Tuesday’s post was a celebration of our autistic son’s ability to stay calm and positive in the face of an unexpected and unpleasant change.
But yesterday morning he got angry for no apparent reason. We were doing the morning hand off, with Tim getting ready to leave for work and Melissa sitting with Joey to wait for his paratransit ride. It’s normally one of Joey’s happy times. Dad goes off to work and Joey gets some warm time with Mom.
All of a sudden, Joey began throwing our pleasant farewell words back at us in a deep, malevolent voice. He tensed up and resisted getting into his jacket. And Mom & Dad went from morning calm to stomachs in knots.
The reality of care giving is frequent emotional agitation and drain.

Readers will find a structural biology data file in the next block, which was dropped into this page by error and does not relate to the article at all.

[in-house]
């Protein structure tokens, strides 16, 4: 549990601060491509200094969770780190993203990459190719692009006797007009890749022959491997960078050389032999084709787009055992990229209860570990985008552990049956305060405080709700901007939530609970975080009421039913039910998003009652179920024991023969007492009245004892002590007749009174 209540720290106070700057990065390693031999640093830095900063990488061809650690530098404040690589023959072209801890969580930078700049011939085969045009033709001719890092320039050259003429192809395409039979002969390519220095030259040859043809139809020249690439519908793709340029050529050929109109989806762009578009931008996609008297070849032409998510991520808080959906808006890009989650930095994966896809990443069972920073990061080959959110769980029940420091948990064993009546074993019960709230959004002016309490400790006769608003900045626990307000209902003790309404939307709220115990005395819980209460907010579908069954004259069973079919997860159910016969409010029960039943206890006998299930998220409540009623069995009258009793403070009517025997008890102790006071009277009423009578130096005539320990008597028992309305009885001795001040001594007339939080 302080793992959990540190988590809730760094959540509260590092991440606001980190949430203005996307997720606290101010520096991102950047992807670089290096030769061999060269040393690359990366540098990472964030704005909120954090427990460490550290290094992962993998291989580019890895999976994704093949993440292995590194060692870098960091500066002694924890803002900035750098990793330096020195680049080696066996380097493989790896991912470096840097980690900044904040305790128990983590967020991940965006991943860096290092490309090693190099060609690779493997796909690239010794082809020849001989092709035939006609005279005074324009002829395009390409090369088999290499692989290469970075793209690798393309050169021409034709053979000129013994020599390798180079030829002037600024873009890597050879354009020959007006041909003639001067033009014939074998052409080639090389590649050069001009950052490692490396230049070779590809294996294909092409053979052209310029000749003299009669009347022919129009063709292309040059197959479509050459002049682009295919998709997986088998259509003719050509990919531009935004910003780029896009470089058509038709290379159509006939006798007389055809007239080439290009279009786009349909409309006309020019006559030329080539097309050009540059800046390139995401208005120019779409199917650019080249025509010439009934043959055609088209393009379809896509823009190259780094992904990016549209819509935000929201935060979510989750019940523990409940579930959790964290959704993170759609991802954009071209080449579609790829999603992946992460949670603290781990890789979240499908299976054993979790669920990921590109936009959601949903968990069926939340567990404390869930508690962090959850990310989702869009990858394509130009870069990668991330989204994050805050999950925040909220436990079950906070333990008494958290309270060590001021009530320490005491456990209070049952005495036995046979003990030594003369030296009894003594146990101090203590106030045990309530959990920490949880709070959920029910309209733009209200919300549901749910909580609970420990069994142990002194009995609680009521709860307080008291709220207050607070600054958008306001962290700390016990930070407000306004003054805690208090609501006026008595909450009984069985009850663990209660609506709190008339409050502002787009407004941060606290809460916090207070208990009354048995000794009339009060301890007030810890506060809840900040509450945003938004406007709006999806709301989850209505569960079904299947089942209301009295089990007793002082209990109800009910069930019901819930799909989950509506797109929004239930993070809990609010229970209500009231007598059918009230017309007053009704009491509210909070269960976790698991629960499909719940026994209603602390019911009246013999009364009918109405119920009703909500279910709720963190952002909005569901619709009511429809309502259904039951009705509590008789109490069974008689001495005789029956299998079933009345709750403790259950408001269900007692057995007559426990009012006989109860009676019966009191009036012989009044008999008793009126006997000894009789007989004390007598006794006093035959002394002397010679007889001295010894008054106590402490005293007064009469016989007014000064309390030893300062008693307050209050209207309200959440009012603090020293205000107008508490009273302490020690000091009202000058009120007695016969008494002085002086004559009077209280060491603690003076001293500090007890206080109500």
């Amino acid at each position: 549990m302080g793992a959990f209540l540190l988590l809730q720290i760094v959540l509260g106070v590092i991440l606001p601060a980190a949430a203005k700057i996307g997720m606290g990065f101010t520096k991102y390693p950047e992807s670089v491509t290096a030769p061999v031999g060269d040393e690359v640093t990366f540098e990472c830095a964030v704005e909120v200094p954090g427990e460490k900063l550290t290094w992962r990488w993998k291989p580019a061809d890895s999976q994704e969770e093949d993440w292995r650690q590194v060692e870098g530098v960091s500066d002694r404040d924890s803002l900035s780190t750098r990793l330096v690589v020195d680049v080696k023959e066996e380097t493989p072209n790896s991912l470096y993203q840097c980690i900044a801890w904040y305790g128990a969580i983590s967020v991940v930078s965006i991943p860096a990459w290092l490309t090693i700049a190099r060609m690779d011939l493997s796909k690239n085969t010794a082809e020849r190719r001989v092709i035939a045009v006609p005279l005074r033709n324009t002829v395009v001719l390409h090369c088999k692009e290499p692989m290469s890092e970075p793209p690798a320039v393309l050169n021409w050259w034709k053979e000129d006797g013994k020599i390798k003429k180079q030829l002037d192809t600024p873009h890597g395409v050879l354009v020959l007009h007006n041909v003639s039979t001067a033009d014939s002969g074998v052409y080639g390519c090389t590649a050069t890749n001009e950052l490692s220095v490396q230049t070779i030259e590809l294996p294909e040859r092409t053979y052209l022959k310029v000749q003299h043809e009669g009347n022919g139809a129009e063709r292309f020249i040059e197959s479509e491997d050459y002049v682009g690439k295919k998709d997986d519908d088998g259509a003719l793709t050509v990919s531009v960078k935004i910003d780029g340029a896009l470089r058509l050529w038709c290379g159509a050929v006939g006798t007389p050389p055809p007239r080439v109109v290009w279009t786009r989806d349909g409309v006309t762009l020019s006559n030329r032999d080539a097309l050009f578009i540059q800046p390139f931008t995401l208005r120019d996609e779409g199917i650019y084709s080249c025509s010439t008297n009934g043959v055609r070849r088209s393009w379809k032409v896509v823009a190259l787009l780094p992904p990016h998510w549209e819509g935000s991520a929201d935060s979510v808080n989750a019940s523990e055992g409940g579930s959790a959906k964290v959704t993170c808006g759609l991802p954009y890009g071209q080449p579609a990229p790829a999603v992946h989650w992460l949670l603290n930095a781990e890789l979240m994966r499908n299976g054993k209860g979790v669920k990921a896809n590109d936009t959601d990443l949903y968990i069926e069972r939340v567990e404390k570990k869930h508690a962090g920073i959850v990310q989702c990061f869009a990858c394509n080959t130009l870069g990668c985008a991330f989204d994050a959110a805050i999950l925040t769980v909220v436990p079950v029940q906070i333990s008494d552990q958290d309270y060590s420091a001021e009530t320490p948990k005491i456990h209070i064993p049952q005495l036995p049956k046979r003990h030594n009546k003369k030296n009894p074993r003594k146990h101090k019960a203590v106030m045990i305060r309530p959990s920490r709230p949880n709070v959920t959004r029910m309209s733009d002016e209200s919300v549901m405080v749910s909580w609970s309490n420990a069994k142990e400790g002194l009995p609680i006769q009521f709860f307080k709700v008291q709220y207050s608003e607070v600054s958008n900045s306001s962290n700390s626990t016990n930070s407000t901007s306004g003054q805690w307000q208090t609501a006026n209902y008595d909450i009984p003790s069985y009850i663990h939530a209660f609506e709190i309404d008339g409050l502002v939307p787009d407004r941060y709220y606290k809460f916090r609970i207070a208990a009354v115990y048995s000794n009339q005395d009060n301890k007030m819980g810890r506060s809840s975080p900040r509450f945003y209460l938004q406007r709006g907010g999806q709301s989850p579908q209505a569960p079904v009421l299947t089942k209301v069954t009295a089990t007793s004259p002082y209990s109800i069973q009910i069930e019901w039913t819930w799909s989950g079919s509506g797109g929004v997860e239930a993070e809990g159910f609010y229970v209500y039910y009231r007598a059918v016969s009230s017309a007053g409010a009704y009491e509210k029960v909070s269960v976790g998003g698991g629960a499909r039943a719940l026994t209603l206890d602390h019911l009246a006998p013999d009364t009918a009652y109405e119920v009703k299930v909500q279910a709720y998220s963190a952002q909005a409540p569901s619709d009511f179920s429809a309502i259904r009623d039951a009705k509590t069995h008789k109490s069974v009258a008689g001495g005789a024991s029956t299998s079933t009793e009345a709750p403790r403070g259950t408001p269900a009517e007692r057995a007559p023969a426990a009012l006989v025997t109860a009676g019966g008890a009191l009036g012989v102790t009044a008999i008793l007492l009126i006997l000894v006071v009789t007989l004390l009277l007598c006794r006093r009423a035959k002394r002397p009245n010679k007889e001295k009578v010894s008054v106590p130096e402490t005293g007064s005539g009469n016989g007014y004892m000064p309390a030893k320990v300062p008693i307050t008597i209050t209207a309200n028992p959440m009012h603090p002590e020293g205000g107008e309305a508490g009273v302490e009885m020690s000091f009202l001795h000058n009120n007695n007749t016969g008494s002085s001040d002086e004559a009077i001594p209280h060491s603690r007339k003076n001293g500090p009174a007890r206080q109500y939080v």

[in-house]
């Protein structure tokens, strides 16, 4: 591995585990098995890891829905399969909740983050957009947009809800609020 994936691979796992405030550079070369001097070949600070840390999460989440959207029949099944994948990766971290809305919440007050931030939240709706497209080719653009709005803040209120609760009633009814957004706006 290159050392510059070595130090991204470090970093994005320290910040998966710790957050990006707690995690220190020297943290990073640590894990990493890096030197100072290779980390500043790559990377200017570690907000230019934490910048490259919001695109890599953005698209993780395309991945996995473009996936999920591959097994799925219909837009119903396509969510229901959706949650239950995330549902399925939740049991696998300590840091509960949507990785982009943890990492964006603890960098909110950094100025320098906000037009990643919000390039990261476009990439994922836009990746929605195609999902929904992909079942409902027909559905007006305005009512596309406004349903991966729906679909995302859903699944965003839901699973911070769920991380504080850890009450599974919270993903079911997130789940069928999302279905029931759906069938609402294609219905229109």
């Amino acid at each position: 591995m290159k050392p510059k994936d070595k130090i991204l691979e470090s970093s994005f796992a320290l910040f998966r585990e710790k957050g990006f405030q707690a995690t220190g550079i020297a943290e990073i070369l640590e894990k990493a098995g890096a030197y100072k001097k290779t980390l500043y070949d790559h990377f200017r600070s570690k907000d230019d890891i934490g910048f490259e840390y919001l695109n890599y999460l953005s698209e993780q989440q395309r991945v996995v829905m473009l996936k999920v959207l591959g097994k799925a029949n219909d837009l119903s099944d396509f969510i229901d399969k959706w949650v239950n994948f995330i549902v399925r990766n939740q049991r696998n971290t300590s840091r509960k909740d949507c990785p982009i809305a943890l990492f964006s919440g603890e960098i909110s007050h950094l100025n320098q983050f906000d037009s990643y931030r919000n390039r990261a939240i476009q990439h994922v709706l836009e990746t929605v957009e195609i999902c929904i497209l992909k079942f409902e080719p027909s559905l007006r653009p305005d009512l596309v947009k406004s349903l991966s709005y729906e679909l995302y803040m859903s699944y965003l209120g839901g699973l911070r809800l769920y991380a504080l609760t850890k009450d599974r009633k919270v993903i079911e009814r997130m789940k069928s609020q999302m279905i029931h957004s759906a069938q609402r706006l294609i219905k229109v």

As one friend describes it,
“It’s like you’ve got this little bit of water down at the bottom of your well and they’re down there putting in a drain.”
A wife who is care giver to her husband writes that he “
Here’s one caregiver’s Facebook status, “
And here’s another, “
The physical and financial demands of care giving aren’t always the biggest strain. Many of us have to guard against serving as the emotional punching bags for those in our care. It’s a tricky business, because they are people coping with pain and challenges they can’t fix. They’re people we love and we can’t just turn that off – and even if we could, who wants to live in an emotionally frozen home?
We have to find that elusive in-between place to stand; loving enough to be vulnerable, but not so vulnerable as to be emotionally beaten to a pulp.